Chefs’ Night Out

What they eat during off-hours seems to be a hot topic. We sent our critic to get a sampling.

Chef’s Feed, a new app for the Android or iPhone, is on its way to Las Vegas. A cool concept already launched in American cities such as San Francisco, the app provides an interface that indicates where top chefs in a given city eat and their recommended dishes.

Meantime, Vegas Seven got into the spirit by doing its own mini survey (see below), and I did my part by obtaining this prized information the old-fashioned food critic’s way: by dining out with chefs on their nights off or, better yet, after their shifts. Recently I enjoyed a late-night supper at Kyara, a Japanese tapas bar, with three top local chefs, and on another occasion, I ate at Settebello Pizzeria Napolitana with chef Theo Schoenegger of Wynn’s Sinatra.

The former adventure began about 11:30 p.m.—that’s dinnertime for many chefs on work nights—when I met up with Gary FX LaMorte, the talented corporate chef for Michael Mina; Brian Howard of Comme Ça at the Cosmopolitan; and Daniel Ontiveros, a chef de partie at Joël Robuchon at MGM Grand.

“We usually go Asian late night, to places like China MaMa, the ramen bar Monta or here,” said LaMorte, as we nibbled on grated mountain potatoes on a hot iron plate. “It’s a departure from what we cook.”

Which, in LaMorte’s case, is a lot of Western-style seafood. Howard, whose focus in the Comme Ça kitchen is French bistro classics such as coq au vin and house-made charcuterie, is a regular at restaurants like this, too.

“Japanese food in Vegas just keeps getting better and better,” Howard said as we hoisted a cold one and dug into jidori tori kara, pieces of delicately fried chicken.

But Howard’s after-work tastes do vary. “For me, it often boils down to a cold beer or a great cocktail. I love hole-in-the-wall bars like Money Plays. They’ve got great Mexican food by El Taco Fresco” [which is a kiosk in the bar].

While we compared notes at the tapas bar, the chef brought out pork belly, grilled mackerel, niku jaga (a Japanese beef stew), skewered chicken skin, soy-glazed chicken meatballs and beef tongue—small plates that go perfectly with our Asahi Dry beer. I got their point about these simple pleasures.

I met Schoenegger on his day off, in the late afternoon at Settebello in Green Valley, where he feels right at home.

“I’m Italian,” he said, demonstrating the proper technique for eating a true Neapolitan-style pizza. “First, it has to be folded so.” He deftly picked up a wedge and folded it in half, the crust facing outward. “Then, you eat it from the point up.”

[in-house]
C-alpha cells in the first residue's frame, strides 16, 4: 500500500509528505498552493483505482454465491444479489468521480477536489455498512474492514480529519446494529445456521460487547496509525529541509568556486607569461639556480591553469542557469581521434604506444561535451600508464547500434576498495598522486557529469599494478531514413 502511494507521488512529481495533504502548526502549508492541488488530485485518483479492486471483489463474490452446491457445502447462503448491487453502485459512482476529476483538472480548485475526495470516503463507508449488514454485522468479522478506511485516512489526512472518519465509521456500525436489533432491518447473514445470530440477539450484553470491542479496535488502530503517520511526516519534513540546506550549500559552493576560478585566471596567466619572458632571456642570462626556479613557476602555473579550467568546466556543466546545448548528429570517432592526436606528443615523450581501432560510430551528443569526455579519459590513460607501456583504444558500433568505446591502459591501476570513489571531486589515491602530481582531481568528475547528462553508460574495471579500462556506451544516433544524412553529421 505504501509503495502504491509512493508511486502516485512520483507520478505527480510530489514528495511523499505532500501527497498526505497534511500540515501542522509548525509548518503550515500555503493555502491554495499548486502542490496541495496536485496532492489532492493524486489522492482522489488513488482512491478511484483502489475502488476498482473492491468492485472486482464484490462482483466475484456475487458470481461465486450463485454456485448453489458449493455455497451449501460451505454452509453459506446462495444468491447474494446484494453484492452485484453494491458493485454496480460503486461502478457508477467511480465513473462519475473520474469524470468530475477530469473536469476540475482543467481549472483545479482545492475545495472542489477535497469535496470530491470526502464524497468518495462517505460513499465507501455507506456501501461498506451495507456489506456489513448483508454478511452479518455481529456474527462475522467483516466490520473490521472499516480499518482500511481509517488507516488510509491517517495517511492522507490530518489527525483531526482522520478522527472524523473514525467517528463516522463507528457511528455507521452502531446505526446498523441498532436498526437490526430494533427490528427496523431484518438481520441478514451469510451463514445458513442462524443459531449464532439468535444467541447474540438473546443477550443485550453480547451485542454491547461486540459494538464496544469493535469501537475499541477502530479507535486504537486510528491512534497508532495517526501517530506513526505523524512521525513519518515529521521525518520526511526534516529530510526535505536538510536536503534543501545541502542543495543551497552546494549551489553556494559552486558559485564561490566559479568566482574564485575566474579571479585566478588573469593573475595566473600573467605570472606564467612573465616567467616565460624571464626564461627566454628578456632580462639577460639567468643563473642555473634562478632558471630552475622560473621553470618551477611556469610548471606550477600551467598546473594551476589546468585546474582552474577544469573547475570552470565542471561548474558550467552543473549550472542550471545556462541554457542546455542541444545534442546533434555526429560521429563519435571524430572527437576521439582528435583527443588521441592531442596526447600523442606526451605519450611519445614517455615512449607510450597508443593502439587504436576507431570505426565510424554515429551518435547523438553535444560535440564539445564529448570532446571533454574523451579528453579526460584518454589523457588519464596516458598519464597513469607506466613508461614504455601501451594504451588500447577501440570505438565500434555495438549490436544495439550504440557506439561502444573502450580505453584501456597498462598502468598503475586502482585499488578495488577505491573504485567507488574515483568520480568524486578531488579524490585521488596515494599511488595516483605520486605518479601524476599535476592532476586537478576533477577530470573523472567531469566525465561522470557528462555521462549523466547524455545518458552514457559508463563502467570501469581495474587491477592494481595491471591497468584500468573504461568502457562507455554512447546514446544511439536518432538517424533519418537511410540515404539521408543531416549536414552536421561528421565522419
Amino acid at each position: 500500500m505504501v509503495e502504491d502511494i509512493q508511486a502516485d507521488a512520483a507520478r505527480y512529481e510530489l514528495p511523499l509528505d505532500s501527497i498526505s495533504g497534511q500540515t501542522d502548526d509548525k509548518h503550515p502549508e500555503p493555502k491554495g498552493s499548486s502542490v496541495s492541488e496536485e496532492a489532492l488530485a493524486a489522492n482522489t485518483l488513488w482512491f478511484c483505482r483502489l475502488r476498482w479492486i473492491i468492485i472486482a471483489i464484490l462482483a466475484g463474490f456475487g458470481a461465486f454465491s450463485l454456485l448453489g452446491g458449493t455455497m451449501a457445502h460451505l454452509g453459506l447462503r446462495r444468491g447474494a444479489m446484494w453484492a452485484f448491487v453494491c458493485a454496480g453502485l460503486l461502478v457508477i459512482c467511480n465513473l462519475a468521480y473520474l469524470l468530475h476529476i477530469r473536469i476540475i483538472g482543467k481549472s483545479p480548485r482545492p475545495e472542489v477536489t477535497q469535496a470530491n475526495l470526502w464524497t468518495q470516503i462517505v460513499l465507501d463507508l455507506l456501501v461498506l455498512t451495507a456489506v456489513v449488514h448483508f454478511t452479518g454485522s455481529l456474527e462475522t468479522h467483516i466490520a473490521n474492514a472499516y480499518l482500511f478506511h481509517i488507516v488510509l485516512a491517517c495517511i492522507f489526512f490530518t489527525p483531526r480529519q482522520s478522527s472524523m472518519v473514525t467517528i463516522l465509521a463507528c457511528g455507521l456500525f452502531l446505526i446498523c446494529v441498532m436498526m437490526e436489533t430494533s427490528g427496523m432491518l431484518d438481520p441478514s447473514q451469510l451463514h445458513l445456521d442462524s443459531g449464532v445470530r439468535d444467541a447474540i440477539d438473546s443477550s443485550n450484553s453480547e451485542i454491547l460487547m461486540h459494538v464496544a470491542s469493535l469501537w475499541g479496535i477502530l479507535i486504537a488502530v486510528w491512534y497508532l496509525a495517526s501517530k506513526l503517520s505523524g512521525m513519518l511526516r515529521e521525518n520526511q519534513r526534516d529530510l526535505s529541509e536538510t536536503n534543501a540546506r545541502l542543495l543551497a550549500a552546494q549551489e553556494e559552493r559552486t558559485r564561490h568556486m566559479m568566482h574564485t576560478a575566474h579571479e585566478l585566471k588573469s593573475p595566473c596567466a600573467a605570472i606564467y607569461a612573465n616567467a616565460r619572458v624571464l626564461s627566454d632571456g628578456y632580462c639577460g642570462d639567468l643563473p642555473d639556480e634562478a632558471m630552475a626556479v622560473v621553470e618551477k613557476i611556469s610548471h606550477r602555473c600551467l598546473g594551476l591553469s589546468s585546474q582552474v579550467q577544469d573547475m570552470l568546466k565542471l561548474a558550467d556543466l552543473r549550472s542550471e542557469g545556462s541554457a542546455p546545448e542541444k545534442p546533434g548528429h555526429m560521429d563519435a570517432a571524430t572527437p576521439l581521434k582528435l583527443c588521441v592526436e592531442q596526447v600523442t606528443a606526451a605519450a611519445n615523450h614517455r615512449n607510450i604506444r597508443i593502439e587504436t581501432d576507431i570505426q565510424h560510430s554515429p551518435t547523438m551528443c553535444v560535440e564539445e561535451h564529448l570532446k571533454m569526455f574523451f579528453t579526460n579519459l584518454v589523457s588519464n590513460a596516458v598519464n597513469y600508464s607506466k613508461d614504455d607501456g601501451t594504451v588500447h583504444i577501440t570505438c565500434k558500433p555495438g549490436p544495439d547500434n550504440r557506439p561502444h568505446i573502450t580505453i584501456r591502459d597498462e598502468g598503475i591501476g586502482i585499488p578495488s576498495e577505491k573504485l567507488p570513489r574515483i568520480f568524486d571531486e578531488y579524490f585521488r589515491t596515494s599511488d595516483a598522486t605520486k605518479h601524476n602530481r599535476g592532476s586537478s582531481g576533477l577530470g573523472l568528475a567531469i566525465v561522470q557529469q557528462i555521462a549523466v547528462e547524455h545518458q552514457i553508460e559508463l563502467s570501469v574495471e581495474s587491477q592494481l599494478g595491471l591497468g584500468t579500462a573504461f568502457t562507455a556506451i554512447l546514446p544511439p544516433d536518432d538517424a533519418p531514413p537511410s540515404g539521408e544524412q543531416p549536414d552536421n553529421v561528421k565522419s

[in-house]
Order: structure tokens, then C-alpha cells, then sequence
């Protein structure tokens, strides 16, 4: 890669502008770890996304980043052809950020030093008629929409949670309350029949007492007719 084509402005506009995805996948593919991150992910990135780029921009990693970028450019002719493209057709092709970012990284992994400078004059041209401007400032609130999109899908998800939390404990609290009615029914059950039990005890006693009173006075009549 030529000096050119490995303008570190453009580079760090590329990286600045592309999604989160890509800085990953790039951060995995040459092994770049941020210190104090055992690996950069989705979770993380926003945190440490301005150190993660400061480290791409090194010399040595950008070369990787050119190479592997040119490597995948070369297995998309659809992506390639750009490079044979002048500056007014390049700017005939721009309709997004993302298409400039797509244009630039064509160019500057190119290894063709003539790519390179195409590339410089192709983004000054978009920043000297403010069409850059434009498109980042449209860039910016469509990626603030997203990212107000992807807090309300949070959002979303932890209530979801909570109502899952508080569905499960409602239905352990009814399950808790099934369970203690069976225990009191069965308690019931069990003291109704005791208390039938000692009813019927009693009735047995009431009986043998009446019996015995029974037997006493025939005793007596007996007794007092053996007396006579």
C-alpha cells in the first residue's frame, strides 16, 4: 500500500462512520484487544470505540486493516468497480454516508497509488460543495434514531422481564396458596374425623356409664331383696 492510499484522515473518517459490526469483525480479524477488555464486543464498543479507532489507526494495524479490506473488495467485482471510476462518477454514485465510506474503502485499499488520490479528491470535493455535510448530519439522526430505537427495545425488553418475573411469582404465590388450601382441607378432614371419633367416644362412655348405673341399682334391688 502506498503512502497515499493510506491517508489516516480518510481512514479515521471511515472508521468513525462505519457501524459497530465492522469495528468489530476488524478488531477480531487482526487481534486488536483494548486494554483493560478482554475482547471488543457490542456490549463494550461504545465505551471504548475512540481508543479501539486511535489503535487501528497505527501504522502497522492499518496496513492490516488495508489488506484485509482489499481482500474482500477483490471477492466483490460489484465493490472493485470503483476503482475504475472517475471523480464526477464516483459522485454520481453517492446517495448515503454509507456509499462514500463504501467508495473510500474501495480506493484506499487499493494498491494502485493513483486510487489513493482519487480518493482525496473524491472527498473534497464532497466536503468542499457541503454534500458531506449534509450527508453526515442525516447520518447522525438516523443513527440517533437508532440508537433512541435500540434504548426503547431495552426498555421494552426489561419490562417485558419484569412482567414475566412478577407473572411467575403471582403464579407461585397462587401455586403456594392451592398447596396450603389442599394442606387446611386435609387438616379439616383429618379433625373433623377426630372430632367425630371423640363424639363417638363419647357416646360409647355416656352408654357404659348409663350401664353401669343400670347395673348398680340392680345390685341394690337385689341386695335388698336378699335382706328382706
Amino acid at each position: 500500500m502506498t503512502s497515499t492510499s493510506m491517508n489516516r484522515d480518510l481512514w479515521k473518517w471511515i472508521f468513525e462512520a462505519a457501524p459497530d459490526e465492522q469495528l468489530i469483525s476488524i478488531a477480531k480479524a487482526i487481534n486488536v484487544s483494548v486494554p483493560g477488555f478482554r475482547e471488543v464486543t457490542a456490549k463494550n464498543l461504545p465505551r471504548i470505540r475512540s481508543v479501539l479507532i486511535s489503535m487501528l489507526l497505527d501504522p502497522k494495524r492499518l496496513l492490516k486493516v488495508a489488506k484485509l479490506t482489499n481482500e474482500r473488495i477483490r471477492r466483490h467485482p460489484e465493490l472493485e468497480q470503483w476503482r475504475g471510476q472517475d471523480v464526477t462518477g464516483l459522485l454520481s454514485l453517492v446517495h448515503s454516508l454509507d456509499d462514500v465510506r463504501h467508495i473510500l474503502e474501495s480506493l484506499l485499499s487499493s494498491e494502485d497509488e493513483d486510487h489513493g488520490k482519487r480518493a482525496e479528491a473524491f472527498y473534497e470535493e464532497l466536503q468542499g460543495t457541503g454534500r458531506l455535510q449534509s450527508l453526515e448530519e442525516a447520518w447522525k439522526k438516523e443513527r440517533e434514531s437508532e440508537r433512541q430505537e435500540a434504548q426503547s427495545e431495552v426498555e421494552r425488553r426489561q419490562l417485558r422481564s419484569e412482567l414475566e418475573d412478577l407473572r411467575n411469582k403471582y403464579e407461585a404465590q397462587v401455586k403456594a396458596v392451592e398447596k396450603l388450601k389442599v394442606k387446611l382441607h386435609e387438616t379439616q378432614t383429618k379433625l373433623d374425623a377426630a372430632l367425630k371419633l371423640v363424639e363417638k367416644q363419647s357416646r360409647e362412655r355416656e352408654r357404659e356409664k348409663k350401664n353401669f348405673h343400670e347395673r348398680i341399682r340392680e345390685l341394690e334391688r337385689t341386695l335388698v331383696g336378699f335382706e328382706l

The chef has been here more than three years and, like many of his countrymen, strongly prefers Italian cooking. “Settebello has the best pizza in Vegas,” Schoenegger said. “And because I have two young children, I don’t like to take them to fancy restaurants.”

We ordered the pizza Capricciosa, topped with artichoke hearts, olives, arugula and prosciutto, and a panzanella salad, which he pooh-poohs. “This isn’t a real panzanella,” Schoenegger told me, objecting to the paltry hunks of bread. “For a real panzanella, you have to soak the bread overnight.” But he loves the pizza, especially the chewy crust, as well as the casual feel of the restaurant. Guys like Schoenegger get enough of the high-end lifestyle at work.

“Casual places are the lifeblood of locals dining,” he said. “Every chef I know likes to eat simply when he’s not working.”

Where the Chefs Eat

– Xania Woodman

Vegas Seven asked some of the city’s top chefs where they eat and what they eat there. Here’s a sampling:

Carlos Buscaglia of Due Forni in Summerlin: Sen of Japan for black-cod lettuce wraps.

Rene Lenger of Switch Steak in Encore: Naked Fish for sushi and pork with ginger.

Todd Harrington of Central Michel Richard in Caesars Palace: Bachi Burger for “anything—honestly.”

Brian Howard of Comme Ça in the Cosmopolitan: Kyara Japanese Izakaya for fermented squid marinated in stomach, beef-tongue stew or sashimi.

Royden Ellamar of Sensi in Bellagio: Soyo Korean Barstaurant, dol sot bibimbap (hot pot with rice, pickled veggies, bulgogi and a sunnyside-up egg), spicy chicken wings and kimchi pancake.

Mark Purdy of Alizé at the Palms: Ping Pang Pong in the Gold Coast for orange beef and pot stickers.

Tammy Alana of Andre’s in the Monte Carlo and Alizé in the Palms: Ichiza for sushi.

Sam DeMarco of First Food & Bar in the Venetian: Kyara Japanese Izakaya for sautéed kimchi and pork.

Michael Armstrong of Tao in the Venetian:
Goyemon for shoyu ramen.

Devin Murchin of Slice of Vegas Pizza at Mandalay Place: Osaka for the YuMi roll.

Robert Moore of Jean Georges Steakhouse in Aria: Raku for Agadashi tofu and Kobe tongue skewers.

Eric Klein of Spago in the Forum Shops at Caesars: Pho Kim Long for pho, spring rolls, calamari and the orange chicken from “Ben’s Secret Menu.”

John Schenk of Strip House Steak House at Planet Hollywood: Ichiza for butta kimchi (sautéed pork belly with kimchi and scallions).

Dustin Lewandowski of Wolfgang Puck Pizzeria & Cucina in Crystals at CityCenter: Soyo Korean Barstaurant for banchan, spicy kimchi and pork soup with egg and garlic chicken wings.

Sven Mede of American Fish in Aria: Raku for robata-grilled kurobuta pork cheek.



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